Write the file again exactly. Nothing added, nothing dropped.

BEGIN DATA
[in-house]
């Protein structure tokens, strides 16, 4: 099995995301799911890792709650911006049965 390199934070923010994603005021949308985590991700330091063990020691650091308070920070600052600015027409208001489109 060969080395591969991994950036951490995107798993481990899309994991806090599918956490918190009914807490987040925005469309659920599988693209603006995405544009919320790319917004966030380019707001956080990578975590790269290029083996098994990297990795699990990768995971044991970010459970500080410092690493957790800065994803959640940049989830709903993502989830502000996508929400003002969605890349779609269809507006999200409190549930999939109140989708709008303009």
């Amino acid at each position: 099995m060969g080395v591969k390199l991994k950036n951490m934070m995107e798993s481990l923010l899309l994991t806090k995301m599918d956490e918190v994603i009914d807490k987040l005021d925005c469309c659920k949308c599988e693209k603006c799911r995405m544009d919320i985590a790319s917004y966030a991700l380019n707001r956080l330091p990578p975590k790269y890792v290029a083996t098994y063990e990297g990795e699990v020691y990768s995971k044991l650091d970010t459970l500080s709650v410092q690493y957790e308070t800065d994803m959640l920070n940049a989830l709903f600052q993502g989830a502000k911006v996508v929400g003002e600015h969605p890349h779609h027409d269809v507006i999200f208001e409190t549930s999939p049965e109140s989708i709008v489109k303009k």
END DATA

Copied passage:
[in-house]
């Protein structure tokens, strides 16, 4: 099995995301799911890792709650911006049965 390199934070923010994603005021949308985590991700330091063990020691650091308070920070600052600015027409208001489109 060969080395591969991994950036951490995107798993481990899309994991806090599918956490918190009914807490987040925005469309659920599988693209603006995405544009919320790319917004966030380019707001956080990578975590790269290029083996098994990297990795699990990768995971044991970010459970500080410092690493957790800065994803959640940049989830709903993502989830502000996508929400003002969605890349779609269809507006999200409190549930999939109140989708709008303009």
């Amino acid at each position: 099995m060969g080395v591969k390199l991994k950036n951490m934070m995107e798993s481990l923010l899309l994991t806090k995301m599918d956490e918190v994603i009914d807490k987040l005021d925005c469309c659920k949308c599988e693209k603006c799911r995405m544009d919320i985590a790319s917004y966030a991700l380019n707001r956080l330091p990578p975590k790269y890792v290029a083996t098994y063990e990297g990795e699990v020691y990768s995971k044991l650091d970010t459970l500080s709650v410092q690493y957790e308070t800065d994803m959640l920070n940049a989830l709903f600052q993502g989830a502000k911006v996508v929400g003002e600015h969605p890349h779609h027409d269809v507006i999200f208001e409190t549930s999939p049965e109140s989708i709008v489109k303009k």